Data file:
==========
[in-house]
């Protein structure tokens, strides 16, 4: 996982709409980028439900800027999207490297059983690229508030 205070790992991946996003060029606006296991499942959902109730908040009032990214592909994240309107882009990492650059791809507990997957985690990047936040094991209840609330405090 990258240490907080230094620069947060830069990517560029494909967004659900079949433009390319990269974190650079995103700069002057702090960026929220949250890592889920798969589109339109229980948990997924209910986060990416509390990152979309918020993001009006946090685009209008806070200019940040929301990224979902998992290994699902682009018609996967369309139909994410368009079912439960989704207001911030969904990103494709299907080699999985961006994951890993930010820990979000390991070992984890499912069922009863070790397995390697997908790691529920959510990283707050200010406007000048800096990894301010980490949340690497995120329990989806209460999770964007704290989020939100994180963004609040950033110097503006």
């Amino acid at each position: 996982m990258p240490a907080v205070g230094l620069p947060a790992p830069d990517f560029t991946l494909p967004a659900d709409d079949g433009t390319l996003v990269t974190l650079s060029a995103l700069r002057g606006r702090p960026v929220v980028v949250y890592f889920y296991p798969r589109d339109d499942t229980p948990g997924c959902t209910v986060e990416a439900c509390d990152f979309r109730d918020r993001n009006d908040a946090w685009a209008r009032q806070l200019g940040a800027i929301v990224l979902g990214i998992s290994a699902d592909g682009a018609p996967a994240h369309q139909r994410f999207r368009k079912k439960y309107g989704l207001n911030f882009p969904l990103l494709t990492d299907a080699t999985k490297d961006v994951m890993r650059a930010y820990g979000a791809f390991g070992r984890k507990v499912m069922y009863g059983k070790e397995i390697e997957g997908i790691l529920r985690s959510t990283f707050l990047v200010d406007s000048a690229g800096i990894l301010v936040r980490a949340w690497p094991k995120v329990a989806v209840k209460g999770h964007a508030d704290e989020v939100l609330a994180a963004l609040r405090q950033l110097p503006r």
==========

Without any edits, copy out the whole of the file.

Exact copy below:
[in-house]
């Protein structure tokens, strides 16, 4: 996982709409980028439900800027999207490297059983690229508030 205070790992991946996003060029606006296991499942959902109730908040009032990214592909994240309107882009990492650059791809507990997957985690990047936040094991209840609330405090 990258240490907080230094620069947060830069990517560029494909967004659900079949433009390319990269974190650079995103700069002057702090960026929220949250890592889920798969589109339109229980948990997924209910986060990416509390990152979309918020993001009006946090685009209008806070200019940040929301990224979902998992290994699902682009018609996967369309139909994410368009079912439960989704207001911030969904990103494709299907080699999985961006994951890993930010820990979000390991070992984890499912069922009863070790397995390697997908790691529920959510990283707050200010406007000048800096990894301010980490949340690497995120329990989806209460999770964007704290989020939100994180963004609040950033110097503006």
């Amino acid at each position: 996982m990258p240490a907080v205070g230094l620069p947060a790992p830069d990517f560029t991946l494909p967004a659900d709409d079949g433009t390319l996003v990269t974190l650079s060029a995103l700069r002057g606006r702090p960026v929220v980028v949250y890592f889920y296991p798969r589109d339109d499942t229980p948990g997924c959902t209910v986060e990416a439900c509390d990152f979309r109730d918020r993001n009006d908040a946090w685009a209008r009032q806070l200019g940040a800027i929301v990224l979902g990214i998992s290994a699902d592909g682009a018609p996967a994240h369309q139909r994410f999207r368009k079912k439960y309107g989704l207001n911030f882009p969904l990103l494709t990492d299907a080699t999985k490297d961006v994951m890993r650059a930010y820990g979000a791809f390991g070992r984890k507990v499912m069922y009863g059983k070790e397995i390697e997957g997908i790691l529920r985690s959510t990283f707050l990047v200010d406007s000048a690229g800096i990894l301010v936040r980490a949340w690497p094991k995120v329990a989806v209840k209460g999770h964007a508030d704290e989020v939100l609330a994180a963004l609040r405090q950033l110097p503006r």